New Delhi, March 18: India is committed to Africa’s socio-economic, technological and human resource development and partners the African governments in a consultative, participative and responsive manner based on Africa’s own assessment of their needs, an Indian minister said here Monday.
In her address at the Inaugural Session of the 9th CII-EXIM Bank Conclave on India-Africa Project Partnership being held at the Taj Palace Hotel, Preneet Kaur, Minister of State for External Affairs, said India will continue to play a “catalytic role” in Africa’s capacity building initiatives.
She noted that the high-level African participation at the conclave was a clear recognition of the huge potentials of India-Africa economic and business ties. Seven heads of state or government, 42 senior ministers and nearly 900 officials and business delegates from Africa are taking part in the conclave in which 475 projects worth about $85 billion are being discussed.
India and Africa have witnessed a five-fold increase in their trade volume in the past seven years that now touches $65 billion and both sides are poised to scale it up further, she stated. Both are cooperating in technology transfer, economic cooperation and capacity building.
“In 2011-12, exports from Africa to India stood at $43 billion, and imports from India stood at $23 billion, with Africa’s exports being double that of India,” she noted.
The African continent, with its 54 countries, has been the second fastest growing region in the world in the past decade, posting seven percent GDP. It is set to grow at 5 percent average. From a collective GDP of $1.6 trillion in 2008, its GDP is set to grow to $2.6 billion by 2020, she pointed out.
India had extended 150 Lines of Credit worth $5.2 billion to African countries. Among the projects India is involved in Africa are a rural electrification plant at Burkina Faso, cassava plantation in Cameroon and a cement plant in Djibouti.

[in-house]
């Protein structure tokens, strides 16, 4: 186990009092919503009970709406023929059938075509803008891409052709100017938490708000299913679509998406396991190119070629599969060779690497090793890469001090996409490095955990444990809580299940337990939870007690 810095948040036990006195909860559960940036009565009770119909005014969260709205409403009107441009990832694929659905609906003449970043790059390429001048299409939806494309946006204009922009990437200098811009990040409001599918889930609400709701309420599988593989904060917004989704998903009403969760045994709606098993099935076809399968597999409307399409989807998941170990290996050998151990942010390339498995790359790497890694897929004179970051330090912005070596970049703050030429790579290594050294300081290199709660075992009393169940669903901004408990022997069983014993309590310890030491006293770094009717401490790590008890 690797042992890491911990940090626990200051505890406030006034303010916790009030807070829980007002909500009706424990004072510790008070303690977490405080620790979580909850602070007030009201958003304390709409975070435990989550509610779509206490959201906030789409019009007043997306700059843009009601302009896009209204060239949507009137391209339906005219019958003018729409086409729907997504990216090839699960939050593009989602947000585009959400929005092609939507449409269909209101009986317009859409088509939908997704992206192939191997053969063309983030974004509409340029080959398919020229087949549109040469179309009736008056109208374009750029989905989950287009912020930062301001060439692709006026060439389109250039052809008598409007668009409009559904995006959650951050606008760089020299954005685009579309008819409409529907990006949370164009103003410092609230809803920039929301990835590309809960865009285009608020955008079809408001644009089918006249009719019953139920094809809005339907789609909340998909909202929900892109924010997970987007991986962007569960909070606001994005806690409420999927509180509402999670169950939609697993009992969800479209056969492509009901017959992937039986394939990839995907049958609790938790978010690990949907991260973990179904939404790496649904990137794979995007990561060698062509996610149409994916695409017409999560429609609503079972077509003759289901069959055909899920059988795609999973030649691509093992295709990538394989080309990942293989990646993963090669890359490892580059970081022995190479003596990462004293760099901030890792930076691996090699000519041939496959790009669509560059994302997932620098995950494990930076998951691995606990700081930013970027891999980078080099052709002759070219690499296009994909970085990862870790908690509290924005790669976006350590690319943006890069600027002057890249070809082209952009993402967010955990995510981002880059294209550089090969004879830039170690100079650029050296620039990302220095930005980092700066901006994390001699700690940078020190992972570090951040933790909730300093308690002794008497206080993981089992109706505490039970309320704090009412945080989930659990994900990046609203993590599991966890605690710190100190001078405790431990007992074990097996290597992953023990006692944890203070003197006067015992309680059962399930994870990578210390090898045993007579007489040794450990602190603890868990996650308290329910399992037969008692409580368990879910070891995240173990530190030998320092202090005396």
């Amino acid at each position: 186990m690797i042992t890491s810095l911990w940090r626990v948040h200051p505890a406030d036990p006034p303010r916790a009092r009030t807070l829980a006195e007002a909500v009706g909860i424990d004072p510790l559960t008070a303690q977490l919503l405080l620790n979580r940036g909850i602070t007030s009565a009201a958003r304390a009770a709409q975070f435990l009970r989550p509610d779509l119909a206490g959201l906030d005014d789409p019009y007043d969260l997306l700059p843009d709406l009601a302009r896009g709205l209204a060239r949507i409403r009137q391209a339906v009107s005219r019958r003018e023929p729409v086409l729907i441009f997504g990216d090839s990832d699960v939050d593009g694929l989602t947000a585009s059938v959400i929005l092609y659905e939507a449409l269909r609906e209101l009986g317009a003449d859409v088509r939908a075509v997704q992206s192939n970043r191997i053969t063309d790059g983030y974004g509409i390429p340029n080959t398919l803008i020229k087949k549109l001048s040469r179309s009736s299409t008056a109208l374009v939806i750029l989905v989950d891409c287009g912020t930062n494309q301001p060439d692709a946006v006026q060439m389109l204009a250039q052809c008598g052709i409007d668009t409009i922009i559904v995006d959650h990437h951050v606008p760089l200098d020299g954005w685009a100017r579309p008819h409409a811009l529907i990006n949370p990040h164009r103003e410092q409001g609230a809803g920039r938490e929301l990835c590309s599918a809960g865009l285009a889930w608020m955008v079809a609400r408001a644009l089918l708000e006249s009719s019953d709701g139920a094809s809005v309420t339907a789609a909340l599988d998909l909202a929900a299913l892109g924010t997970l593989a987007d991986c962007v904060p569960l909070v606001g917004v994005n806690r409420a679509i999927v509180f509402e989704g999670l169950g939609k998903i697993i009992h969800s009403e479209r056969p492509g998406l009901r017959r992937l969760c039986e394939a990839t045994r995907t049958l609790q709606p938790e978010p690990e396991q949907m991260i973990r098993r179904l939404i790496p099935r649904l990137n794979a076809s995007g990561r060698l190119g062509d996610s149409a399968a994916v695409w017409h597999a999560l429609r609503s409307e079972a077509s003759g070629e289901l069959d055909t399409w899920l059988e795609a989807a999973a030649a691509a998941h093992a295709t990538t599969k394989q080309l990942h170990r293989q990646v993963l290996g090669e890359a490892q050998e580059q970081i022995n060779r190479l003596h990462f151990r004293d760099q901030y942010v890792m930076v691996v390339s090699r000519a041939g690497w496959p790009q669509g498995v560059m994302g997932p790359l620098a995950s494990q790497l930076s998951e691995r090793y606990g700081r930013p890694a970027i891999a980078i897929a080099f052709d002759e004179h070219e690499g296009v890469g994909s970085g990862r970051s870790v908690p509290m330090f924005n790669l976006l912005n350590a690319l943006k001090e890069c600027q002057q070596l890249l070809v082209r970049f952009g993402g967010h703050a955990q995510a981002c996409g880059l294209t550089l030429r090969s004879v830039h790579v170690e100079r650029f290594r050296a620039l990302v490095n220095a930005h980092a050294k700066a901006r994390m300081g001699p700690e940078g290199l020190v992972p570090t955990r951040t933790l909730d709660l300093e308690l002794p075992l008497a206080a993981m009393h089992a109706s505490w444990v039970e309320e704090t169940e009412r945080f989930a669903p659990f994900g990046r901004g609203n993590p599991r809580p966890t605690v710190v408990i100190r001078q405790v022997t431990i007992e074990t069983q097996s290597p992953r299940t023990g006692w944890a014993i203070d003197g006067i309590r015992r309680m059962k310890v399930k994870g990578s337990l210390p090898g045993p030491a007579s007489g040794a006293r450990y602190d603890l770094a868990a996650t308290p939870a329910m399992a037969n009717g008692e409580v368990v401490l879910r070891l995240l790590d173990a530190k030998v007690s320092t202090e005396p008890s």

India has also been providing assistance to African countries under its Indian Technical and Economic Cooperation (ITEC) programme, which is a manifestation of South South cooperation, she emphasized.
Daniel Kablan Duncan, Prime Minister of Cote d’Ivoire, said in his address that roads and railroad development, mining, agro-processing, energy, irrigation, healthcare and ICT as the most promising areas of cooperation between India and Africa. He said that the Ivorian government is taking key steps to enhance the country’s peace and security, national reconciliation and economic recovery, creating a highly favourable destination for global investors, especially from India.
Duncan added that Cote d’Ivoire is the gateway to western African markets, and is a member of the West African Economic & Monetary Union and ECOWAS. So, companies investing in Cote d’Ivoire will enjoy access to a much broader regional market. He also said that India will be a key partner for Cote d’Ivoire in its quest to become an emerging economy by 2020.
Gervais Rufyikiri, Second Vice President, Republic of Burundi, said in his address that the India-Africa partnership exemplifies all aspects of the Istanbul Action Program that supports the least developed economies to leverage the South-South Cooperation framework for their own economic development and to gain access to new technologies and capacity building support systems.
Focusing attention on Burundi’s bilateral ties with India, Rufyikiri said his government has undertaken simplification of procedures to draw Indian investors to Burundi. He pointed out that Burundi has rapidly moved up the World Bank ranking of countries on the ease of doing business. He urged Indians to visit Burundi and experience the country’s rich natural habitat.
Edward Kiwanuka Ssekandi, Vice President of Uganda, said Africa needs India’s expertise for converting its natural resources into productive assets. He also underlined India’s critical role in building Africa’s human resources base, and in helping African industry move up the global value chain.
Adi Godrej, president, CII (Confederation of Indian Industry), identified five key steps to foster stronger India-Africa economic cooperation, namely, expand the bilateral trade basket, enhance regional diversification of the bilateral trade, promote investment-led trade, promote economic cooperation in the services sector, and fast-track bilateral cooperation in human resources development.
– Indo-Asian News Service